The unofficial Shadow Defender Support Thread.

Discussion in 'sandboxing & virtualization' started by Cutting_Edgetech, Feb 14, 2011.

  1. The Red Moon

    The Red Moon Registered Member

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    Re: Shadow defender, How good is it?

    Thank you again.You have been a great help.:thumb:
     
  2. Robin A.

    Robin A. Registered Member

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    You can assign any amount of memory to SD. If you assign too much, Windows performance will suffer. If you assign too low, SD will use disk cache as needed.

    I made some tests assigning 500 MB to SD on a computer with 4 GB RAM. It worked well, but I didn´t notice any obvious benefit. Most of the time SD used both RAM and disk cache, even when the RAM cache used was less than 500 MB.
     
    Last edited: Jul 22, 2013
  3. pegr

    pegr Registered Member

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    Re: Shadow defender, How good is it?

    Glad I could help. :)
     
  4. CyberMan969

    CyberMan969 Registered Member

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    If I were you I wouldn't assign more than 1000MB. This way Windows will still have 3gigs to play with.
     
  5. The Red Moon

    The Red Moon Registered Member

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    Thanks that is exactly what i have assigned.

    I now have a small issue.I use a toshiba laptop and when i enter shadow mode .(i set shadow mode to be always on).I have a toshiba HDD alert service running which checks the integrity of the HDD and i am now receiving alerts at every re-boot that the service cannot access the hard drive.

    Any ideas on what i should do here please.?
    I have posted this issue on the shadow defender forum.
     
  6. Alexhousek

    Alexhousek Registered Member

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    Re: The Great Shadow Defender Facebook Giveaway

    I am one of the fortunate ones who received a license through this Giveaway and I am grateful! Thank you.

    Since I just installed it yesterday, I'm still learning what I can about the software. I have lots of questions, but I'll start with just one.

    For now, I envision using SD for testing purposes; testing new programs/software. My question is regarding software that require re-boots. Sometimes when installing software you are not going to know ahead of time if a re-boot is required or not. What do you do if you are installing a program while in shadow mode and then realize that a re-boot is required? Do you just do a "commit" before re-booting?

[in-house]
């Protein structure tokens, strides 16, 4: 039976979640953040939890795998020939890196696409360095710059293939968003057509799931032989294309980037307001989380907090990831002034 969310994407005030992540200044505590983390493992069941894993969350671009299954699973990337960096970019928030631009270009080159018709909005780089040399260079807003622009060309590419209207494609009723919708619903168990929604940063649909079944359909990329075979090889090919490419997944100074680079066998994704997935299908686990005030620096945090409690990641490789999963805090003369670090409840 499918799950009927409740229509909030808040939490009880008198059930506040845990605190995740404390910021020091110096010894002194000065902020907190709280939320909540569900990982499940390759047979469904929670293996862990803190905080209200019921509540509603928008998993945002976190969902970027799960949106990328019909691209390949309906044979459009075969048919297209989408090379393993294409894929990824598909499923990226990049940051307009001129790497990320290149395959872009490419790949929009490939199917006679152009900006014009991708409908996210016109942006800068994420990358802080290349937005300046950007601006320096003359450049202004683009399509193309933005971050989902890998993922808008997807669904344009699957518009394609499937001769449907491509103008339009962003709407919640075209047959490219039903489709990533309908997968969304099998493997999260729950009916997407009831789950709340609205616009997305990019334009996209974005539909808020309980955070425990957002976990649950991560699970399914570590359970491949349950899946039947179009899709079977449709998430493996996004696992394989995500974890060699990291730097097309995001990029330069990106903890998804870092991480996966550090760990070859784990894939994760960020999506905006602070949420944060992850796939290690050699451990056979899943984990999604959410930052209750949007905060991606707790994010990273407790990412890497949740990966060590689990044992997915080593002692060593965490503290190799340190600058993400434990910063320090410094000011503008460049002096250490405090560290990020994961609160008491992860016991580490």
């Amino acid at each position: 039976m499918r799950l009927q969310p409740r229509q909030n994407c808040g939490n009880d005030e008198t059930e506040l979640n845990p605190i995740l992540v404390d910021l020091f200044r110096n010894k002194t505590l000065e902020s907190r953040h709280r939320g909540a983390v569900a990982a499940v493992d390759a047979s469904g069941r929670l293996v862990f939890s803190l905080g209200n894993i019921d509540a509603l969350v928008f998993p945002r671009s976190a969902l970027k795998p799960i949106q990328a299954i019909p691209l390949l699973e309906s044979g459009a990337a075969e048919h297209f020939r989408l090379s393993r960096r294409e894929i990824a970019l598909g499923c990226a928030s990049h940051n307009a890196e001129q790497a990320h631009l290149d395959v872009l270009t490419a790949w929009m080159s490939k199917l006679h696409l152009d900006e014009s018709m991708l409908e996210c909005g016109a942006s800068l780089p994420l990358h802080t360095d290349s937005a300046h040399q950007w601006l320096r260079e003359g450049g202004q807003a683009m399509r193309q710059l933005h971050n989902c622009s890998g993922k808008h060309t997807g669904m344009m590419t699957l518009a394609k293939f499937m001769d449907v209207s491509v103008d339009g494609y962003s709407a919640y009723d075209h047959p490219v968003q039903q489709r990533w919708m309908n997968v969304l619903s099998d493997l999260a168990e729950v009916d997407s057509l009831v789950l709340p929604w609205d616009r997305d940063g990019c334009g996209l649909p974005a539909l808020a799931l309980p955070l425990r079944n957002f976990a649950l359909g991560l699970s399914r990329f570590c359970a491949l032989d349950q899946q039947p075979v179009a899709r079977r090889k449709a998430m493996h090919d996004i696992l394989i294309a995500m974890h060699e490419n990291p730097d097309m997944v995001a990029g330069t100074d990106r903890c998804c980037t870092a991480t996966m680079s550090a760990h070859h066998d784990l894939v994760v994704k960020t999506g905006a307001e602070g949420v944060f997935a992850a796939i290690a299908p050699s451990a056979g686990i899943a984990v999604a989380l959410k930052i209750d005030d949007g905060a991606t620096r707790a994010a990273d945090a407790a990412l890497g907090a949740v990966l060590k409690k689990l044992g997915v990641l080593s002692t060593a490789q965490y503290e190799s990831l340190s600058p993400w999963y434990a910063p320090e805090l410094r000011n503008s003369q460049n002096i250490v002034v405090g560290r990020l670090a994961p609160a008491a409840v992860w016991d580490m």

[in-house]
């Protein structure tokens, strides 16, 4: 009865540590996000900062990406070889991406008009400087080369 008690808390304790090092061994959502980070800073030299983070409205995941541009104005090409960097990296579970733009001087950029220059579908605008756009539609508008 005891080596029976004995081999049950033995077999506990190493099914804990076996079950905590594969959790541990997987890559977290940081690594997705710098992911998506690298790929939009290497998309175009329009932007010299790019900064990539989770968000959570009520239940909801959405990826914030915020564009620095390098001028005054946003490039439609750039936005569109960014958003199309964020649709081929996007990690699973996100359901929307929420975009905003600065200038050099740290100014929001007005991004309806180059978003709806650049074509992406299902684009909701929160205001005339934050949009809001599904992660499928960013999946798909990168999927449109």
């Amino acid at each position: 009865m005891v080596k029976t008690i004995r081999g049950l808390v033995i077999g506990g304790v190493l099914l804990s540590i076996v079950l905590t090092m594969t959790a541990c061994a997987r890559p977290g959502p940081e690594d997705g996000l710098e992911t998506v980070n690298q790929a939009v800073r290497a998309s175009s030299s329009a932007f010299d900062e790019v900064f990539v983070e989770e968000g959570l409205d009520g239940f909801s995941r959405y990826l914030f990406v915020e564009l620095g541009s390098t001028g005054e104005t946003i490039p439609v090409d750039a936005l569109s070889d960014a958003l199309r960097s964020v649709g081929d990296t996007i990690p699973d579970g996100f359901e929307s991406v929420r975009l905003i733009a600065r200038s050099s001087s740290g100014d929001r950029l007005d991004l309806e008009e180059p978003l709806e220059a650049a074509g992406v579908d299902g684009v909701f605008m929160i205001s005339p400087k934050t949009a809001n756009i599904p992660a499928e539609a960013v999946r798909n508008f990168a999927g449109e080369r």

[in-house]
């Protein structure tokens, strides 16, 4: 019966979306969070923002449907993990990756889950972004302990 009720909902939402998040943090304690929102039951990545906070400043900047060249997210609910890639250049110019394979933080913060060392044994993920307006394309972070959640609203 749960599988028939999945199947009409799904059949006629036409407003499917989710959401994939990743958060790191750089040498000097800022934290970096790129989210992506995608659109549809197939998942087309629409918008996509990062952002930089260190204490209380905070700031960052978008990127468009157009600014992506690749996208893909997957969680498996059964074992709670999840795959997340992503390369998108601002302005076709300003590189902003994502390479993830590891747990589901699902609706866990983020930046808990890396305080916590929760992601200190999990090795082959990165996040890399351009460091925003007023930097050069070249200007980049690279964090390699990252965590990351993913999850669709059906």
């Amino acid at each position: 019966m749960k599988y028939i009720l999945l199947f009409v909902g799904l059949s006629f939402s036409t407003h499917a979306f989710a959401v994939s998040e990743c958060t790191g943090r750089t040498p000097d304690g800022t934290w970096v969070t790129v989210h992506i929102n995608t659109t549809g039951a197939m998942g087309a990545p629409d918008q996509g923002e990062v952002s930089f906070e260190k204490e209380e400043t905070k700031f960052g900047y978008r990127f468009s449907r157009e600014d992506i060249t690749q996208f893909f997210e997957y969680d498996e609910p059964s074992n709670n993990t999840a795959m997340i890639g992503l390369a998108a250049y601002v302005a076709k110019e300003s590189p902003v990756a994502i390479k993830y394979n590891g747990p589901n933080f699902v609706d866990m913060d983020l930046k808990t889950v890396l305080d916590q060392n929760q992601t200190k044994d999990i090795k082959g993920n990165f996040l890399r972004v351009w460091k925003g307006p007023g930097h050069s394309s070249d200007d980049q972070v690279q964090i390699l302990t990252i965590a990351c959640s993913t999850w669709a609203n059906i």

7. atomomega

    atomomega Registered Member

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    Re: The Great Shadow Defender Facebook Giveaway

    You can use SD for testing software that DOES NOT require a reboot. Otherwise, try snapshot software.
     
  8. CyberMan969

    CyberMan969 Registered Member

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    Download CCleaner (or any other tool that has a module that enables you to modify start-up programs), and disable the Toshiba Utility from auto-starting. If I was to choose between any Toshiba disk utility bloatware and SD, I would most definitely choose SD.

    Also make sure you also have a recent backup of C: always. Keep updating your backup incrementally as you are adding new software that you want to keep, and save two copies of it in two different mediums in order to cover yourself against disk failure.

    Always make at least two copies of everything you value, one of which should be stored away from the PC. Also don't forget to always verify both backup copies for corruption every time you are adding stuff to the system and take a new incremental backup. Having an unverified backup is almost like having no backup at all!

    The same applies for all your important files. Make two copies of everything you value (videos, photos, music, personal documents etc), stored in two different mediums. Keep updating both copies as you add new stuff, so they both stay the same. If one of them dies, you'll be glad you did. Never trust a single piece of media with your irreplaceable personal files.
     
    Last edited: Jul 22, 2013
  9. The Red Moon

    The Red Moon Registered Member

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    Thank you cyberman.I have ccleaner installed plus autoruns.
     
  10. CyberMan969

    CyberMan969 Registered Member